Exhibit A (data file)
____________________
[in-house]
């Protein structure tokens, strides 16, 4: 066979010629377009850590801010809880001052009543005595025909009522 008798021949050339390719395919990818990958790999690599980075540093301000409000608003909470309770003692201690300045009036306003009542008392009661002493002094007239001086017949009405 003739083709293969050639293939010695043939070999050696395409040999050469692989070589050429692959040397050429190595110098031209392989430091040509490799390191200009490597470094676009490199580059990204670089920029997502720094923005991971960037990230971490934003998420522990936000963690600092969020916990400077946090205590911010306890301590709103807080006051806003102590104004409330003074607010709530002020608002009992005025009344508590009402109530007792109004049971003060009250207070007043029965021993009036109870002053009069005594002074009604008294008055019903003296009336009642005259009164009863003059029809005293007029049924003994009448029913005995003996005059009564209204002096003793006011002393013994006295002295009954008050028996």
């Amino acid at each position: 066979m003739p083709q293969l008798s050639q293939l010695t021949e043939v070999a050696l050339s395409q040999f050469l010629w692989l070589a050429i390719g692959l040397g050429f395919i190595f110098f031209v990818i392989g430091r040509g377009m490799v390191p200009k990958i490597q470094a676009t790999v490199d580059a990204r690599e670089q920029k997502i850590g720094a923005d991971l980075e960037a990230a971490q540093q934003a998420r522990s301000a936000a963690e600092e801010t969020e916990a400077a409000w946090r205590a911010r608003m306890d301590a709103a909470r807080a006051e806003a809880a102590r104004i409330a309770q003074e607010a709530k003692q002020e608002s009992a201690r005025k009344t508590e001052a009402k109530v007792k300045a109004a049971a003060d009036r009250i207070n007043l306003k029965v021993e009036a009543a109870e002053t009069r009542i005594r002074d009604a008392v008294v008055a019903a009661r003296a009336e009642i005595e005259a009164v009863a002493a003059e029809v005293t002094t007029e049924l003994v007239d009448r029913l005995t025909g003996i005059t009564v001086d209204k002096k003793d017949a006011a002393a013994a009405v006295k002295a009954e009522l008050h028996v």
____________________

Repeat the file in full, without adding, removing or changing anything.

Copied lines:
[in-house]
């Protein structure tokens, strides 16, 4: 066979010629377009850590801010809880001052009543005595025909009522 008798021949050339390719395919990818990958790999690599980075540093301000409000608003909470309770003692201690300045009036306003009542008392009661002493002094007239001086017949009405 003739083709293969050639293939010695043939070999050696395409040999050469692989070589050429692959040397050429190595110098031209392989430091040509490799390191200009490597470094676009490199580059990204670089920029997502720094923005991971960037990230971490934003998420522990936000963690600092969020916990400077946090205590911010306890301590709103807080006051806003102590104004409330003074607010709530002020608002009992005025009344508590009402109530007792109004049971003060009250207070007043029965021993009036109870002053009069005594002074009604008294008055019903003296009336009642005259009164009863003059029809005293007029049924003994009448029913005995003996005059009564209204002096003793006011002393013994006295002295009954008050028996």
């Amino acid at each position: 066979m003739p083709q293969l008798s050639q293939l010695t021949e043939v070999a050696l050339s395409q040999f050469l010629w692989l070589a050429i390719g692959l040397g050429f395919i190595f110098f031209v990818i392989g430091r040509g377009m490799v390191p200009k990958i490597q470094a676009t790999v490199d580059a990204r690599e670089q920029k997502i850590g720094a923005d991971l980075e960037a990230a971490q540093q934003a998420r522990s301000a936000a963690e600092e801010t969020e916990a400077a409000w946090r205590a911010r608003m306890d301590a709103a909470r807080a006051e806003a809880a102590r104004i409330a309770q003074e607010a709530k003692q002020e608002s009992a201690r005025k009344t508590e001052a009402k109530v007792k300045a109004a049971a003060d009036r009250i207070n007043l306003k029965v021993e009036a009543a109870e002053t009069r009542i005594r002074d009604a008392v008294v008055a019903a009661r003296a009336e009642i005595e005259a009164v009863a002493a003059e029809v005293t002094t007029e049924l003994v007239d009448r029913l005995t025909g003996i005059t009564v001086d209204k002096k003793d017949a006011a002393a013994a009405v006295k002295a009954e009522l008050h028996v």